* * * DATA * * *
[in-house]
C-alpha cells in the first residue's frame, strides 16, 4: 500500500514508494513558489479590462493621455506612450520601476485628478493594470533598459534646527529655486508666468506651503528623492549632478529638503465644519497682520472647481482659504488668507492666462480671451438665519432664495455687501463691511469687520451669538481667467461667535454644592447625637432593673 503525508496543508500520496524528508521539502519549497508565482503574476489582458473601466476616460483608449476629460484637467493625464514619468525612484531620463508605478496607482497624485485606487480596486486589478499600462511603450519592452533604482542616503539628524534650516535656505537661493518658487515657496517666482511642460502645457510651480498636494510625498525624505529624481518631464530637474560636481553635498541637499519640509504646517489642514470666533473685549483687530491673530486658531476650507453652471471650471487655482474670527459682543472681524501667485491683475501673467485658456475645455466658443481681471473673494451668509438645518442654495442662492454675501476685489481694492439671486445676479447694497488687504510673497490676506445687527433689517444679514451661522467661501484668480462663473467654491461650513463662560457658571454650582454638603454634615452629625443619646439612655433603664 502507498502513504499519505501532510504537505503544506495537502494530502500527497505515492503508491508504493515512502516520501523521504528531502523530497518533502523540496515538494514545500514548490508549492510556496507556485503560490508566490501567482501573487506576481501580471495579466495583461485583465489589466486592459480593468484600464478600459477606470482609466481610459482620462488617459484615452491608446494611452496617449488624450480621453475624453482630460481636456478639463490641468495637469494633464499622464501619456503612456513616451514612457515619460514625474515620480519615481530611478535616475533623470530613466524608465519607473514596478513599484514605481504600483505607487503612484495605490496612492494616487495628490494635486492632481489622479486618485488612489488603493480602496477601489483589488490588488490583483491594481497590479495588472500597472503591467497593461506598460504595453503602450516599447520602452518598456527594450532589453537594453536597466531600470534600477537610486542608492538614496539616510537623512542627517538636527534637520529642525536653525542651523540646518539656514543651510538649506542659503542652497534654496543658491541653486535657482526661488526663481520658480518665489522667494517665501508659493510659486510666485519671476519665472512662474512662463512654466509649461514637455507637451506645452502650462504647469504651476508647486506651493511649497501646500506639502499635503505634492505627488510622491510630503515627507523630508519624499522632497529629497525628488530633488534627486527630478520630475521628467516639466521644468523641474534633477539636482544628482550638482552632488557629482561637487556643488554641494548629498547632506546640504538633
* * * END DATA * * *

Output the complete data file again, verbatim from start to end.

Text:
[in-house]
C-alpha cells in the first residue's frame, strides 16, 4: 500500500514508494513558489479590462493621455506612450520601476485628478493594470533598459534646527529655486508666468506651503528623492549632478529638503465644519497682520472647481482659504488668507492666462480671451438665519432664495455687501463691511469687520451669538481667467461667535454644592447625637432593673 503525508496543508500520496524528508521539502519549497508565482503574476489582458473601466476616460483608449476629460484637467493625464514619468525612484531620463508605478496607482497624485485606487480596486486589478499600462511603450519592452533604482542616503539628524534650516535656505537661493518658487515657496517666482511642460502645457510651480498636494510625498525624505529624481518631464530637474560636481553635498541637499519640509504646517489642514470666533473685549483687530491673530486658531476650507453652471471650471487655482474670527459682543472681524501667485491683475501673467485658456475645455466658443481681471473673494451668509438645518442654495442662492454675501476685489481694492439671486445676479447694497488687504510673497490676506445687527433689517444679514451661522467661501484668480462663473467654491461650513463662560457658571454650582454638603454634615452629625443619646439612655433603664 502507498502513504499519505501532510504537505503544506495537502494530502500527497505515492503508491508504493515512502516520501523521504528531502523530497518533502523540496515538494514545500514548490508549492510556496507556485503560490508566490501567482501573487506576481501580471495579466495583461485583465489589466486592459480593468484600464478600459477606470482609466481610459482620462488617459484615452491608446494611452496617449488624450480621453475624453482630460481636456478639463490641468495637469494633464499622464501619456503612456513616451514612457515619460514625474515620480519615481530611478535616475533623470530613466524608465519607473514596478513599484514605481504600483505607487503612484495605490496612492494616487495628490494635486492632481489622479486618485488612489488603493480602496477601489483589488490588488490583483491594481497590479495588472500597472503591467497593461506598460504595453503602450516599447520602452518598456527594450532589453537594453536597466531600470534600477537610486542608492538614496539616510537623512542627517538636527534637520529642525536653525542651523540646518539656514543651510538649506542659503542652497534654496543658491541653486535657482526661488526663481520658480518665489522667494517665501508659493510659486510666485519671476519665472512662474512662463512654466509649461514637455507637451506645452502650462504647469504651476508647486506651493511649497501646500506639502499635503505634492505627488510622491510630503515627507523630508519624499522632497529629497525628488530633488534627486527630478520630475521628467516639466521644468523641474534633477539636482544628482550638482552632488557629482561637487556643488554641494548629498547632506546640504538633